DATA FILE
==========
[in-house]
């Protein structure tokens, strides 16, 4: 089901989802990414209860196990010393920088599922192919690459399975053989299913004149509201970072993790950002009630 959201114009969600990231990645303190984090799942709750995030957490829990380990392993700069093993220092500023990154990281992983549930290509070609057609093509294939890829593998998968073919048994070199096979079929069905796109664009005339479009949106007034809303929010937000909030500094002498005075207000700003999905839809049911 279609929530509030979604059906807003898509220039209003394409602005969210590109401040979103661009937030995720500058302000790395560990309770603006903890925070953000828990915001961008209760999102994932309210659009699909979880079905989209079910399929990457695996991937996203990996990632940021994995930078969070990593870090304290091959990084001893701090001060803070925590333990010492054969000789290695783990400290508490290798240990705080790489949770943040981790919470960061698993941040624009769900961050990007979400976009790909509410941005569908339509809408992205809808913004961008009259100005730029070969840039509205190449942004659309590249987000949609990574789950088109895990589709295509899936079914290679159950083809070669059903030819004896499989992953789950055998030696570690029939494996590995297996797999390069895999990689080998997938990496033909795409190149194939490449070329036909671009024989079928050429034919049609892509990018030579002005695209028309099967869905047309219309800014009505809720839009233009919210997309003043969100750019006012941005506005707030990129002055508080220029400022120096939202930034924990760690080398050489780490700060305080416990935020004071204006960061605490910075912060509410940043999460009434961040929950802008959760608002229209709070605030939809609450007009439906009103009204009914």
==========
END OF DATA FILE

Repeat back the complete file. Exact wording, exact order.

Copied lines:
[in-house]
């Protein structure tokens, strides 16, 4: 089901989802990414209860196990010393920088599922192919690459399975053989299913004149509201970072993790950002009630 959201114009969600990231990645303190984090799942709750995030957490829990380990392993700069093993220092500023990154990281992983549930290509070609057609093509294939890829593998998968073919048994070199096979079929069905796109664009005339479009949106007034809303929010937000909030500094002498005075207000700003999905839809049911 279609929530509030979604059906807003898509220039209003394409602005969210590109401040979103661009937030995720500058302000790395560990309770603006903890925070953000828990915001961008209760999102994932309210659009699909979880079905989209079910399929990457695996991937996203990996990632940021994995930078969070990593870090304290091959990084001893701090001060803070925590333990010492054969000789290695783990400290508490290798240990705080790489949770943040981790919470960061698993941040624009769900961050990007979400976009790909509410941005569908339509809408992205809808913004961008009259100005730029070969840039509205190449942004659309590249987000949609990574789950088109895990589709295509899936079914290679159950083809070669059903030819004896499989992953789950055998030696570690029939494996590995297996797999390069895999990689080998997938990496033909795409190149194939490449070329036909671009024989079928050429034919049609892509990018030579002005695209028309099967869905047309219309800014009505809720839009233009919210997309003043969100750019006012941005506005707030990129002055508080220029400022120096939202930034924990760690080398050489780490700060305080416990935020004071204006960061605490910075912060509410940043999460009434961040929950802008959760608002229209709070605030939809609450007009439906009103009204009914």